I know that sounds ridiculous. But I remember sometimes being quite frustrated by the clothes I would get for the Barbies. So sometimes wanting to like, you know, try to create my own clothes for my Barbies and mad things like that. So I think, from where I’m standing out now, I would always say it was passion because I studied English literature and I very much thought I’d go down a more writing journalism, you know, talking about big topics, politics, communities, people.
And in many ways, fashion didn’t really align with that. But when I came back down to London, I’d always been someone who was known for having, you know, a bit of a cool style or like a different sort of style. And, when I came back down to London, I realized I really wanted to do something in fashion magazines because when I was at uni, you know, I started to cover lots of like ID magazines, and was really in love with the world of like music and how fashion could really make a statement or tell a story about someone.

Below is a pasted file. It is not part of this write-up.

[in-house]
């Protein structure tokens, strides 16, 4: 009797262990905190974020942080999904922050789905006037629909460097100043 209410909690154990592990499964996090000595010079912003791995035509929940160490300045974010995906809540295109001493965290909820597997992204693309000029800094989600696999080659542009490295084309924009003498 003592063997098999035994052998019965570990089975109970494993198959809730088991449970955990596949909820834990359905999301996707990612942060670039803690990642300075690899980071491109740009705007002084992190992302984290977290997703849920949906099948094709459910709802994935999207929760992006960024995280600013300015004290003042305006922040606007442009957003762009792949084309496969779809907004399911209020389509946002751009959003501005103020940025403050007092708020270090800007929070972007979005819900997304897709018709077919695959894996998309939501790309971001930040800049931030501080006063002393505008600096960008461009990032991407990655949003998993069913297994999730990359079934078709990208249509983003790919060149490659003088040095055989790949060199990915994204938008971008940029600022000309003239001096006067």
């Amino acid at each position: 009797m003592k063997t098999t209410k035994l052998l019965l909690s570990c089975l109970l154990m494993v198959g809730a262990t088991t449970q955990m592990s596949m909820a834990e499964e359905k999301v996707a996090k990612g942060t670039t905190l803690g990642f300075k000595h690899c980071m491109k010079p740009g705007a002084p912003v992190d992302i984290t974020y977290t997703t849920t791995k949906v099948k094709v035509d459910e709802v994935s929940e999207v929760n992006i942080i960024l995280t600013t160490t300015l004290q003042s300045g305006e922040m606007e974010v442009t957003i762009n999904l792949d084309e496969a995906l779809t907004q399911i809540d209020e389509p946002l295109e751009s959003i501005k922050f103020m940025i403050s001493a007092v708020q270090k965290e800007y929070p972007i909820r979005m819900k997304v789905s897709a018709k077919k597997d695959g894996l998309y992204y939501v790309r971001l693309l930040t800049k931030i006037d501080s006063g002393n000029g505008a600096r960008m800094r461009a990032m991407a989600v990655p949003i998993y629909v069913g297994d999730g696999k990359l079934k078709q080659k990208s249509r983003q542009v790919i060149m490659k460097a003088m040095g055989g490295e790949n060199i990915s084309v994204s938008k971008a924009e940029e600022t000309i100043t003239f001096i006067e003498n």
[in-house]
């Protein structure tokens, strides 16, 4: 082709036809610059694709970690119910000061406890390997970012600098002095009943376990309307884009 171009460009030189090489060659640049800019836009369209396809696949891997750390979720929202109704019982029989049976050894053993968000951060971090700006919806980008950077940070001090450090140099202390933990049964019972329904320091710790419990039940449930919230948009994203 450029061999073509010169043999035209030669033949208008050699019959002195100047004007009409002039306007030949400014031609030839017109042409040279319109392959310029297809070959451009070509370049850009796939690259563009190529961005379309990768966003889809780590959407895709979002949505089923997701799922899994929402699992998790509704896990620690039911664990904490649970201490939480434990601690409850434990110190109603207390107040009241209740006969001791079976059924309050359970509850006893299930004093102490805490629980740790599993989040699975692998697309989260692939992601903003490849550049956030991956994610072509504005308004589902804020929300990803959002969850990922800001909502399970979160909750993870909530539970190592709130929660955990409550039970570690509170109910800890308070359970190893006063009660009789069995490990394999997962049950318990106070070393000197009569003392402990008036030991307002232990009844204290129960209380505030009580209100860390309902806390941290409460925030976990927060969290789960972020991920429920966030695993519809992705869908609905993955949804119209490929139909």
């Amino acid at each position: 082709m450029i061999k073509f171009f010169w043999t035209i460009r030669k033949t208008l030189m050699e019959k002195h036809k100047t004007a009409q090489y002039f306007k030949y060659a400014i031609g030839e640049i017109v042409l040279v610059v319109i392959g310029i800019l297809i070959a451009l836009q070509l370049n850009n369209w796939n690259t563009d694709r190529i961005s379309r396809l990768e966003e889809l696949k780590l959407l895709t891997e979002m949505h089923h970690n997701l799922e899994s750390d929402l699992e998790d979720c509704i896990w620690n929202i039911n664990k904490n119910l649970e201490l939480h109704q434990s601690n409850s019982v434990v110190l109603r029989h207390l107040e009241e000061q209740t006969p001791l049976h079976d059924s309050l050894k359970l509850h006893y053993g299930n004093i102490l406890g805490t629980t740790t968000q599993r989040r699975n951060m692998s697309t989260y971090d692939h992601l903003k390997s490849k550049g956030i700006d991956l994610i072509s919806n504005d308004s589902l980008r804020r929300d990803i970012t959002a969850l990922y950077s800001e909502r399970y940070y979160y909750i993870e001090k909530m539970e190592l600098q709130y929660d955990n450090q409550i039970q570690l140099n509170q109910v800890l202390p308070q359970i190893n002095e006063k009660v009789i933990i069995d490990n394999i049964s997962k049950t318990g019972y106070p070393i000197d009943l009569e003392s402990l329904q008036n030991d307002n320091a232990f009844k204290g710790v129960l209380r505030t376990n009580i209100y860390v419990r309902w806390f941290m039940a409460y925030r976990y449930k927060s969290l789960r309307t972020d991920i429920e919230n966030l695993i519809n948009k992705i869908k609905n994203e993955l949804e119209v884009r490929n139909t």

So I came back down to London and obviously had no fashion real experience at all. And so I started applying for lots of experiences and the first sort of opportunity I got was at a press office for a vintage store. And my style at that time was quite retro. So it suited me and also attached to this placement was the fact that I’d be able to work alongside a stylist.
So I hadn’t quite got a stylist role, but I was like, you know what, I’ll get to see what they’re doing. And also it said, I’d be able to help out in shoots. So I was like amazing. That’s good for me. So I did this position for a while and got my first sort of experiences on set with people. And then obviously at the same time, I was applying for more roles, which were more directly styling based.